Giving It Up (Kind Of)
A couple of announcements here at the top. The blog’s going to be on hiatus for a few weeks, because I’m traveling around Mexico for Semana Santa and a little reporting. After I get back, though, I’m going to put a pin in the regular Monday roundups. They’re draining, especially in terms of the unremunerated time that I’d otherwise be putting towards the podcast, and I’m not really seeing the numbers that would support keeping them up. So I’m going to keep this one brief, and I’ll only get back into it if something really strikes me as both important and not being covered elsewhere.
And in the unlikely event that you were relying on SFD for a roundup, then Doug Muder at the Weekly Sift and the guys at Crooked Media are your best options. Pod Save America will give you as much as you can handle twice a week, and I think Lovett or Leave It might be the best audio anything anywhere.
Aside from these Monday things, I’m going to really drill down on the next Iran shows, and that usually results in a blog or two. And I’m going to be trying some other, shorter-format podcast things, so the site’ll be active going forward.
Anyway, this week:
I had this fantasy back in college that if we could somehow go back to just three TV networks and get rid of Fox and the rest of the cable coterie, then we could finally educate people. At the time I’d literally never watched a nightly newscast from the big three, and I didn’t know that NBC is in general just as vapid as CNN, just for less time.
But in that fantasy, I imagined staid, responsible newspeople hammering home the conflicts that mattered and ignoring all the bull that gets thrown up as news night after night. What is tragic, and probably related to that we haven’t learned anything in the four years since I graduated, is that the problems I’d talk about in bars back then are the same ones we have now:
A massive drug war that’s claimed hundreds of thousands of lives south of the border and for which our demand for drugs is responsible; endemic violence against ethnic minorities in the US, especially blacks, of which the public at large is largely ignorant; an ongoing post-9/11 expansion of the surveillance and security state that’s normalized spying on Americans at home and murdering (by drone) civilians abroad; and a civil war in Syria that in 2013 looked like it might have been soluble with enough political will but which is now, in 2017, hundreds of thousands of casualties later, looking ever more hopeless.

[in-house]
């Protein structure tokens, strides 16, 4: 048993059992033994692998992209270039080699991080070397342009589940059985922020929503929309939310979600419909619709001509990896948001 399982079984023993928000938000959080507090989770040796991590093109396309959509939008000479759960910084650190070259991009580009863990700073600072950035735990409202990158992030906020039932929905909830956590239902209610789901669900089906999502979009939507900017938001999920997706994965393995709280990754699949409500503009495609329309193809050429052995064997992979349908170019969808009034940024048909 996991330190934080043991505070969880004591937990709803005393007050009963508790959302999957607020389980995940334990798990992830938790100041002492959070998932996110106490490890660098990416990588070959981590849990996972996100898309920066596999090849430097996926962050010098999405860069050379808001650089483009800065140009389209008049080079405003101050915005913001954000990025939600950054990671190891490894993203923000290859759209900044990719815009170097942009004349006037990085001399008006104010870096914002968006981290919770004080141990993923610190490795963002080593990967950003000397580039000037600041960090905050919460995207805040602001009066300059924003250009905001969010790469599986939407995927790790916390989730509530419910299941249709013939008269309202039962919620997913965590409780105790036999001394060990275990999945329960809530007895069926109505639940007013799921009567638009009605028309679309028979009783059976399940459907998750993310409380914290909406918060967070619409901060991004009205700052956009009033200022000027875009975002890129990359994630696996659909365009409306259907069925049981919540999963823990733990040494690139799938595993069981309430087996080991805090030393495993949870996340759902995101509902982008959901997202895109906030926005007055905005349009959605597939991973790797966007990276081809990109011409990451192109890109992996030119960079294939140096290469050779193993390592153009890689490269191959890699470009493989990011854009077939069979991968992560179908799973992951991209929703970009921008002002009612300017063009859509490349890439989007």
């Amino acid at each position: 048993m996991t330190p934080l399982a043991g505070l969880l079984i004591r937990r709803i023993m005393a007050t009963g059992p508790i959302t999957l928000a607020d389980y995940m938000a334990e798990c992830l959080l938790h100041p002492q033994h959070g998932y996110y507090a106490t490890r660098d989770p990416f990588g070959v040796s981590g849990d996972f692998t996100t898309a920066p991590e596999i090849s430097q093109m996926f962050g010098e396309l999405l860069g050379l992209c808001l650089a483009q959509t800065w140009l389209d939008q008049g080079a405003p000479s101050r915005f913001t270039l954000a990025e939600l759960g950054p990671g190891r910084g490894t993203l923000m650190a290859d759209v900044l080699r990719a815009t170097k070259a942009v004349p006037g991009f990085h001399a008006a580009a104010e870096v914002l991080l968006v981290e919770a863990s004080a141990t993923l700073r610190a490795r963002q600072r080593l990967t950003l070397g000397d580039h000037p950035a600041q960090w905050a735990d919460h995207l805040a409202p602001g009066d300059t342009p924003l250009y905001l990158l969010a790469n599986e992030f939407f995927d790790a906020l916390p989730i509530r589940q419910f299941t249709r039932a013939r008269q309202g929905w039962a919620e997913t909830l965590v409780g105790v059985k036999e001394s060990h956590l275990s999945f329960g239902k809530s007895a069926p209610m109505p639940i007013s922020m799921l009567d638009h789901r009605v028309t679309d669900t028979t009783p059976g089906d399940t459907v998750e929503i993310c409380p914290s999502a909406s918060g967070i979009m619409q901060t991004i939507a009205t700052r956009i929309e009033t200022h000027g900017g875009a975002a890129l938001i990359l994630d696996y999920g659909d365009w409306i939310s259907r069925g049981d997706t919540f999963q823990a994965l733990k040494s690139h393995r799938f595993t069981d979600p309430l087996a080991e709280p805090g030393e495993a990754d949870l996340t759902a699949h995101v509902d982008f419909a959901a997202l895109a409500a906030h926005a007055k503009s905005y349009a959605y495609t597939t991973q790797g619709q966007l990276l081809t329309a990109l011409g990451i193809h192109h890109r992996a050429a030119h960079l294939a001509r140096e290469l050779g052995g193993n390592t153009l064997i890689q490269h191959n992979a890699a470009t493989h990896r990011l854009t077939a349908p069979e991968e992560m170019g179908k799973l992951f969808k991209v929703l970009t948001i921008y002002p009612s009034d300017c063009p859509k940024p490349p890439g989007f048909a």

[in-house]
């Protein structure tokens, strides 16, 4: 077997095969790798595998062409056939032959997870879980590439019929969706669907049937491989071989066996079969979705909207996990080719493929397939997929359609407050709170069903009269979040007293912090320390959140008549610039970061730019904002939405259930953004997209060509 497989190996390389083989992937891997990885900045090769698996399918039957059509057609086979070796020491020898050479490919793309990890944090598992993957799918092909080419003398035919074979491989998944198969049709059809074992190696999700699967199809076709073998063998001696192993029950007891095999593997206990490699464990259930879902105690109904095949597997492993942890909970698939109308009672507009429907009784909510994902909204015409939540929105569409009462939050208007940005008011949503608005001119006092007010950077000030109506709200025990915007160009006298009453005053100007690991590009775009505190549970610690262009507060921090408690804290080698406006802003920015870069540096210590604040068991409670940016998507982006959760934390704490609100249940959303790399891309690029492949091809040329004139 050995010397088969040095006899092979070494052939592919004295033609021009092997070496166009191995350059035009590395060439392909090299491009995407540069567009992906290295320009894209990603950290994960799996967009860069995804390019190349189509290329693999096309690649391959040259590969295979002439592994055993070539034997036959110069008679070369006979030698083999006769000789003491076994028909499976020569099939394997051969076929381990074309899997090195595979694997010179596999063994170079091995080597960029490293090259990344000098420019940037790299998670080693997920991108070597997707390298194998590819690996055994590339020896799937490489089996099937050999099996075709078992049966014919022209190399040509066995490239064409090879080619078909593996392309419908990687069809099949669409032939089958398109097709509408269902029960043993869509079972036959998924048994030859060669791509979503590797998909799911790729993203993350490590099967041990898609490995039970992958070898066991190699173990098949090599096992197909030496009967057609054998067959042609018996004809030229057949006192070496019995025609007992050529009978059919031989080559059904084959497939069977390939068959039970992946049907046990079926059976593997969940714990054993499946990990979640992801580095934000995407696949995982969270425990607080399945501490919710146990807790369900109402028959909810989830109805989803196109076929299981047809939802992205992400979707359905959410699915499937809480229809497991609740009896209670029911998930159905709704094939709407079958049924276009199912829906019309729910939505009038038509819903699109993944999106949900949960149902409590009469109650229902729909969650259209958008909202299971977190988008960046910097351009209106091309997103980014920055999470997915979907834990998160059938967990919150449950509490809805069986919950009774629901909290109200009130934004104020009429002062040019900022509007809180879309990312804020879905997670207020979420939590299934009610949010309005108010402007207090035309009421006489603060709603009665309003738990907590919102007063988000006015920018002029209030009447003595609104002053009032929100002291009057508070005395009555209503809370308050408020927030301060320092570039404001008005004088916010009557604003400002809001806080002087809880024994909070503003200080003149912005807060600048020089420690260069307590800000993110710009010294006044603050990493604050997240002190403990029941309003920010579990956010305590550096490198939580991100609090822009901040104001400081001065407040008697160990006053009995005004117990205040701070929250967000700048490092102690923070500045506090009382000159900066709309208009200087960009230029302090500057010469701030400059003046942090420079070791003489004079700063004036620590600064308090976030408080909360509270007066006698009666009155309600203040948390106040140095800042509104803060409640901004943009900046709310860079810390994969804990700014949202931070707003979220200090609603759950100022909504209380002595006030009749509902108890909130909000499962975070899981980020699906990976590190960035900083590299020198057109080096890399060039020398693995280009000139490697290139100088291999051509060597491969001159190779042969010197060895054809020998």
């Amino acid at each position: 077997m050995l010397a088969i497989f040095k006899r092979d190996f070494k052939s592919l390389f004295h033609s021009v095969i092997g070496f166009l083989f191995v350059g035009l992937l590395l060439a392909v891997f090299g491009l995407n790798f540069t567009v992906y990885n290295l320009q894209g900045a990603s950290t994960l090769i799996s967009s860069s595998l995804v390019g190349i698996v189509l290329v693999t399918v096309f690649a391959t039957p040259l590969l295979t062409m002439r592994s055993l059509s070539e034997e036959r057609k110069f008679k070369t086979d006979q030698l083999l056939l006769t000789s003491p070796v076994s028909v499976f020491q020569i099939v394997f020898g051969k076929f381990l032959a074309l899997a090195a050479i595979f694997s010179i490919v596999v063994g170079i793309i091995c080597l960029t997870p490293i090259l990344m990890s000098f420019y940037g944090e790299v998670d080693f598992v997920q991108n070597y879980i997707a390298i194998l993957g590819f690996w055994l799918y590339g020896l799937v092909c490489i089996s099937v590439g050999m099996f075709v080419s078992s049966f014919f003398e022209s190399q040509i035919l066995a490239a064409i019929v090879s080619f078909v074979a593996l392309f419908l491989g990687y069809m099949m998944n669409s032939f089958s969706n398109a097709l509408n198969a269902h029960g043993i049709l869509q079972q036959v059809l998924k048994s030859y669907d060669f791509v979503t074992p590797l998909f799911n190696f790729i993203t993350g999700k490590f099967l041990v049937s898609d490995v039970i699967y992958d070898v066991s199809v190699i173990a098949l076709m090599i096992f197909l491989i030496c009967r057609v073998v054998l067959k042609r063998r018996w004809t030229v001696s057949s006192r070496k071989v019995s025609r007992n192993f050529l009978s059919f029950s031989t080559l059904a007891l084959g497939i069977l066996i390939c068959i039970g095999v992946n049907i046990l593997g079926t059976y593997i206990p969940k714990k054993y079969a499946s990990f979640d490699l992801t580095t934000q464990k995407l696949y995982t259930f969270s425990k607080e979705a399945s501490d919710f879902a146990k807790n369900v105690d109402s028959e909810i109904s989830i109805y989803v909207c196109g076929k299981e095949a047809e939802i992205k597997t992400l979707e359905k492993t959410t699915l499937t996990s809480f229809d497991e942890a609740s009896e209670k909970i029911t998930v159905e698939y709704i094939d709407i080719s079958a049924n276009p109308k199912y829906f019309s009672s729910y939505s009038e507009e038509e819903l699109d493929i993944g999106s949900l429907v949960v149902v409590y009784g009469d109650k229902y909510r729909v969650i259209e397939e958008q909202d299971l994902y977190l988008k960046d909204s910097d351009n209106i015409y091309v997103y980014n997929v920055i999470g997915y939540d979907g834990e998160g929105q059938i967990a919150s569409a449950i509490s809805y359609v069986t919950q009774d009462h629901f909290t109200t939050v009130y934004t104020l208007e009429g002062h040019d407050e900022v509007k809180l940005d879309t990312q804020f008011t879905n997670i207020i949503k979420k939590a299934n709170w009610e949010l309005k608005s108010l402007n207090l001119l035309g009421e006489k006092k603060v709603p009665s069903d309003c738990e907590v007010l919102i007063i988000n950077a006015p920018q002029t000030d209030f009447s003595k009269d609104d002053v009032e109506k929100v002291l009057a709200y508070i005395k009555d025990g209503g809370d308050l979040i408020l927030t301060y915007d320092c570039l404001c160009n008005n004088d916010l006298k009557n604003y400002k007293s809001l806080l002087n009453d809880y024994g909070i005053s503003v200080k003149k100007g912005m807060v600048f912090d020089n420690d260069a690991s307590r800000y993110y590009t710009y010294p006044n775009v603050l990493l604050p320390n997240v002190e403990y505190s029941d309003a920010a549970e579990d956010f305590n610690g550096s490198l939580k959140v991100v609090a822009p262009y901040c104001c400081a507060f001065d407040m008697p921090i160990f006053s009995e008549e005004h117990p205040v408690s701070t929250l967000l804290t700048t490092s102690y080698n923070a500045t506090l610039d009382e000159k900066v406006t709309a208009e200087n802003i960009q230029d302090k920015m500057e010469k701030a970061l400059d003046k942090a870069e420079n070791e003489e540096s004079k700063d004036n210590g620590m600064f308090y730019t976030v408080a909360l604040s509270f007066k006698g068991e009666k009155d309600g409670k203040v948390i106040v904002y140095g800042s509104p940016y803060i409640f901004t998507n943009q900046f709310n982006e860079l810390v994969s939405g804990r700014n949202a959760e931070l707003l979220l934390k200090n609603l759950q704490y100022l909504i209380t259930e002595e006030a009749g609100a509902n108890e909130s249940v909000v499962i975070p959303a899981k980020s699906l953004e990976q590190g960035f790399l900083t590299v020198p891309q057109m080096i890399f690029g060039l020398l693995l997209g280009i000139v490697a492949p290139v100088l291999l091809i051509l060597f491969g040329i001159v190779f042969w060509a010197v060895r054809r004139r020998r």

When I put up my friend’s newsletter on the blog last week, another buddy of mine from Michigan wrote me and said, “Every few days I remember Syria is still in the midst of a horrific civil war.” My friend’s the exception, because cable news, along with the average American, only seems to remember Syria’s going on once or twice a year.
Donald Trump, of course, gets his news from Fox and Friends. So let’s lay this out.
A little more than a week ago, Trump’s administration signalled that come what may, it would follow the Russians in supporting Bashar al Assad as dictator of Syria.
— CBS Evening News (@CBSEveningNews) April 4, 2017
Assad, in all likelihood seeing that as an opening, used a nerve gas called sarin to attack civilians in a rebel-held area. Assad doesn’t use chemical weapons like sarin because they are particularly militarily effective. He uses them because they are terrible. Because they provoke terror. When you see the pictures of those dead kids who drowned out of water, that’s exactly why Assad uses gas. Gas that, per an agreement worked out years ago, is supposed to be in Russian hands.
Donald Trump, as best anybody can tell, sees those pictures on cable news, and they are what provoke him to take some kind of action against Syria, just days after saying he wouldn’t.
Now, legalities aside (and the attack was by any definition illegal, both internationally and by our own laws), there’s an argument to be made, that I was making a lot in 2013, that this was what we needed. An immediate but limited response to Assad’s intransigence. The man is an animal, so train him like one. He drops a barrel bomb into a neighborhood, blow up a dozen of his helicopters. He gasses civilians, blow up a palace. No boots on the ground, just a well-defined and swift system of retaliatory justice.